Monitoring for Long-term Trends in San Diego County

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A monitoring program was designed with the San Diego County Co-permittees to:

Be adaptive and provide long-term trend information to predict short- and long-term impacts to receiving waters that result from changes in land use within each watershed

Provide data that can be analyzed to develop pollutant reduction strategies for those impacts.

A total of 10 mass loading stations covering 9 watersheds were monitored under this program.

Comparisons between watersheds were performed using several different statistical tools. Watersheds were compared both by examining constituents of concern (COC) concentrations across watersheds and by grouping similar watersheds by COC relationships. Statistical analysis for cross watershed comparison included scatterplot analysis, regression analysis, analysis of variance (ANOVA), multivariate cluster analysis, and multiple regression. The relationships between toxicity and COCs have been evaluated by threshold analysis, which is used to test relationships for COC with established thresholds.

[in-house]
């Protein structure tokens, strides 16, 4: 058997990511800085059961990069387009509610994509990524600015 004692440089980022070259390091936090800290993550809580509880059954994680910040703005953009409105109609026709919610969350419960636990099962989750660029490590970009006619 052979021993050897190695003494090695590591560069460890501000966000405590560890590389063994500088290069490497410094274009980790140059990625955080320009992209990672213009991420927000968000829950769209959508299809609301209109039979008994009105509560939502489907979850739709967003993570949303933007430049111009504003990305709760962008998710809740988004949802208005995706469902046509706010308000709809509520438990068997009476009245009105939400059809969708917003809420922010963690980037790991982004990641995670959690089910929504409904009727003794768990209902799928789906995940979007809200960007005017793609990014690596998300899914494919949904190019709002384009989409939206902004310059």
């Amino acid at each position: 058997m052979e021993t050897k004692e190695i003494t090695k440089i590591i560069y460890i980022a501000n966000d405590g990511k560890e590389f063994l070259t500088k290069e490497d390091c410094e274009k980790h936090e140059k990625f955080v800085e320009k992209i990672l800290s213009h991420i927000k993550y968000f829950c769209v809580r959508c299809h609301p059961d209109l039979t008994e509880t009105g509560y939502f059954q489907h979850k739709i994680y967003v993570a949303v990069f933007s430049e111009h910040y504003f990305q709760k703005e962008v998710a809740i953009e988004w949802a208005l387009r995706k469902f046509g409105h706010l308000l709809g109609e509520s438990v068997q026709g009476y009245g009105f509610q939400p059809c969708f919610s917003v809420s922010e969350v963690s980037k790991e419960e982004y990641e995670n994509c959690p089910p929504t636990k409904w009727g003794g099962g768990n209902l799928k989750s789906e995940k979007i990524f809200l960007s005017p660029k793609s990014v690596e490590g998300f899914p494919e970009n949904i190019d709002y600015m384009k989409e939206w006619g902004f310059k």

These water quality assessment processes provide an iterative tool for watershed stakeholders to evaluate the conditions and improvements of watershed water quality through time.

INTRODUCTION

The County of San Diego, City of San Diego, the San Diego Unified Port District, and 17 other cities (collectively referred to as “Co-permittees”) are covered under a municipal National Pollutant Discharge Elimination System (NPDES) permit for discharge of runoff to waters of the United States. A monitoring program was designed with the Co-permittees to be adaptive and provide long-term trend information to predict short- and long-term impacts to receiving waters that result from changes in land use within each watershed, and to provide data that can be analyzed to develop pollutant reduction strategies for those impacts.

This monitoring program includes three elements: Mass Loading Station (MLS) Monitoring, Stream Bioassessment Monitoring, and Ambient Bay and Lagoon Monitoring. The main focus of this discussion will be the MLS monitoring program. A total of 10 mass loading stations covering 9 watersheds were monitored under this program. Some of these stations have been monitored for more than 10 years, and the results from this program will be discussed in this report.

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